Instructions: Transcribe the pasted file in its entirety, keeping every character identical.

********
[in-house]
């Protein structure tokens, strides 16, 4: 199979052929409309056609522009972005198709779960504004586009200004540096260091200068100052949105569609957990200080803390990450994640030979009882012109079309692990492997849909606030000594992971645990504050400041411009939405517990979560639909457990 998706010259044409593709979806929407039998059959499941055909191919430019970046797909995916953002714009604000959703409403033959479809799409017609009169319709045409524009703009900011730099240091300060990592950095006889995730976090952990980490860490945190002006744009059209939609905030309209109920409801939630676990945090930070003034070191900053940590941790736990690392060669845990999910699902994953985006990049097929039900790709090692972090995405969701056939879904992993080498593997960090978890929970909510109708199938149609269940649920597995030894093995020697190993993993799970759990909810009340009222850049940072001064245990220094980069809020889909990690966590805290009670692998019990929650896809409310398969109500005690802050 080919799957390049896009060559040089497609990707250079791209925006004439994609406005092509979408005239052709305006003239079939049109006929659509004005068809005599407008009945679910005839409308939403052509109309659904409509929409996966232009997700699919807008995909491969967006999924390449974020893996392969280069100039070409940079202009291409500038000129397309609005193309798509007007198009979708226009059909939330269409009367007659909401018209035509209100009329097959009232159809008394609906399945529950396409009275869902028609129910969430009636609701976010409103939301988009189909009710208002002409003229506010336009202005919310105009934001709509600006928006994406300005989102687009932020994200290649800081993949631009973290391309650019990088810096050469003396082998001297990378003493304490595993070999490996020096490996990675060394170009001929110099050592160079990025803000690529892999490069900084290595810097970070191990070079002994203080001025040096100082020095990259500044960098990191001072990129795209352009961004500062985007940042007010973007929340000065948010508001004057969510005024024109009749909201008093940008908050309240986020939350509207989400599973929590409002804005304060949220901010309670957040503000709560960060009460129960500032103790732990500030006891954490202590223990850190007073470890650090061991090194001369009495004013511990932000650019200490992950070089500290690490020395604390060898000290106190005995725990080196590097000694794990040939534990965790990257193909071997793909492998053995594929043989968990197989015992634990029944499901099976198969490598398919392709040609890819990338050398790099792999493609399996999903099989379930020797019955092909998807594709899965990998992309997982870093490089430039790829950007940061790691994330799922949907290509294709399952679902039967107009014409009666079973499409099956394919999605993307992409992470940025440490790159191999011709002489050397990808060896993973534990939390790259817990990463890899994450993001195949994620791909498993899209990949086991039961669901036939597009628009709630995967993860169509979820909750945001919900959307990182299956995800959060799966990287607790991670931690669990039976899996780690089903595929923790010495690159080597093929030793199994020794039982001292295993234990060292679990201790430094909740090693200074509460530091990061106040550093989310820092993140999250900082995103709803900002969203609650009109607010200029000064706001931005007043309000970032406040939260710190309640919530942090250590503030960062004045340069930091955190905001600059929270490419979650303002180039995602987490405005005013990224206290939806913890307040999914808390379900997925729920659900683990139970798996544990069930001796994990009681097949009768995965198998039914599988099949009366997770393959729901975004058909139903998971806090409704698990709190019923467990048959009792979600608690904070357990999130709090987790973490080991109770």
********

[in-house]
């Protein structure tokens, strides 16, 4: 199979052929409309056609522009972005198709779960504004586009200004540096260091200068100052949105569609957990200080803390990450994640030979009882012109079309692990492997849909606030000594992971645990504050400041411009939405517990979560639909457990 998706010259044409593709979806929407039998059959499941055909191919430019970046797909995916953002714009604000959703409403033959479809799409017609009169319709045409524009703009900011730099240091300060990592950095006889995730976090952990980490860490945190002006744009059209939609905030309209109920409801939630676990945090930070003034070191900053940590941790736990690392060669845990999910699902994953985006990049097929039900790709090692972090995405969701056939879904992993080498593997960090978890929970909510109708199938149609269940649920597995030894093995020697190993993993799970759990909810009340009222850049940072001064245990220094980069809020889909990690966590805290009670692998019990929650896809409310398969109500005690802050 080919799957390049896009060559040089497609990707250079791209925006004439994609406005092509979408005239052709305006003239079939049109006929659509004005068809005599407008009945679910005839409308939403052509109309659904409509929409996966232009997700699919807008995909491969967006999924390449974020893996392969280069100039070409940079202009291409500038000129397309609005193309798509007007198009979708226009059909939330269409009367007659909401018209035509209100009329097959009232159809008394609906399945529950396409009275869902028609129910969430009636609701976010409103939301988009189909009710208002002409003229506010336009202005919310105009934001709509600006928006994406300005989102687009932020994200290649800081993949631009973290391309650019990088810096050469003396082998001297990378003493304490595993070999490996020096490996990675060394170009001929110099050592160079990025803000690529892999490069900084290595810097970070191990070079002994203080001025040096100082020095990259500044960098990191001072990129795209352009961004500062985007940042007010973007929340000065948010508001004057969510005024024109009749909201008093940008908050309240986020939350509207989400599973929590409002804005304060949220901010309670957040503000709560960060009460129960500032103790732990500030006891954490202590223990850190007073470890650090061991090194001369009495004013511990932000650019200490992950070089500290690490020395604390060898000290106190005995725990080196590097000694794990040939534990965790990257193909071997793909492998053995594929043989968990197989015992634990029944499901099976198969490598398919392709040609890819990338050398790099792999493609399996999903099989379930020797019955092909998807594709899965990998992309997982870093490089430039790829950007940061790691994330799922949907290509294709399952679902039967107009014409009666079973499409099956394919999605993307992409992470940025440490790159191999011709002489050397990808060896993973534990939390790259817990990463890899994450993001195949994620791909498993899209990949086991039961669901036939597009628009709630995967993860169509979820909750945001919900959307990182299956995800959060799966990287607790991670931690669990039976899996780690089903595929923790010495690159080597093929030793199994020794039982001292295993234990060292679990201790430094909740090693200074509460530091990061106040550093989310820092993140999250900082995103709803900002969203609650009109607010200029000064706001931005007043309000970032406040939260710190309640919530942090250590503030960062004045340069930091955190905001600059929270490419979650303002180039995602987490405005005013990224206290939806913890307040999914808390379900997925729920659900683990139970798996544990069930001796994990009681097949009768995965198998039914599988099949009366997770393959729901975004058909139903998971806090409704698990709190019923467990048959009792979600608690904070357990999130709090987790973490080991109770």